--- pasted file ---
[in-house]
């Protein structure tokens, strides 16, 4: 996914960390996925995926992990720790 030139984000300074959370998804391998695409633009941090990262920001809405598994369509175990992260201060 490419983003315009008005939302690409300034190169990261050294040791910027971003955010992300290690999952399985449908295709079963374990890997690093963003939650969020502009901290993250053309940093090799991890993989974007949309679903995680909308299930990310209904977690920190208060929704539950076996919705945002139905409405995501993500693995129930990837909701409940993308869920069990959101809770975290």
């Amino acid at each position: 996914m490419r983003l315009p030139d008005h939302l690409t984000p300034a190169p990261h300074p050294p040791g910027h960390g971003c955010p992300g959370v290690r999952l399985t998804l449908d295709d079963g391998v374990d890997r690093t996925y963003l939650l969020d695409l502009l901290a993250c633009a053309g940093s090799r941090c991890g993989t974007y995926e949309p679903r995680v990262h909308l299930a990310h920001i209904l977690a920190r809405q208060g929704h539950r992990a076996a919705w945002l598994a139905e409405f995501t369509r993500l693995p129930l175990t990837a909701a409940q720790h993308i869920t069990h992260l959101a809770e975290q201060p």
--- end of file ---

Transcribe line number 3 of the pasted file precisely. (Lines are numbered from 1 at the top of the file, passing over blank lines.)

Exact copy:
């Amino acid at each position: 996914m490419r983003l315009p030139d008005h939302l690409t984000p300034a190169p990261h300074p050294p040791g910027h960390g971003c955010p992300g959370v290690r999952l399985t998804l449908d295709d079963g391998v374990d890997r690093t996925y963003l939650l969020d695409l502009l901290a993250c633009a053309g940093s090799r941090c991890g993989t974007y995926e949309p679903r995680v990262h909308l299930a990310h920001i209904l977690a920190r809405q208060g929704h539950r992990a076996a919705w945002l598994a139905e409405f995501t369509r993500l693995p129930l175990t990837a909701a409940q720790h993308i869920t069990h992260l959101a809770e975290q201060p």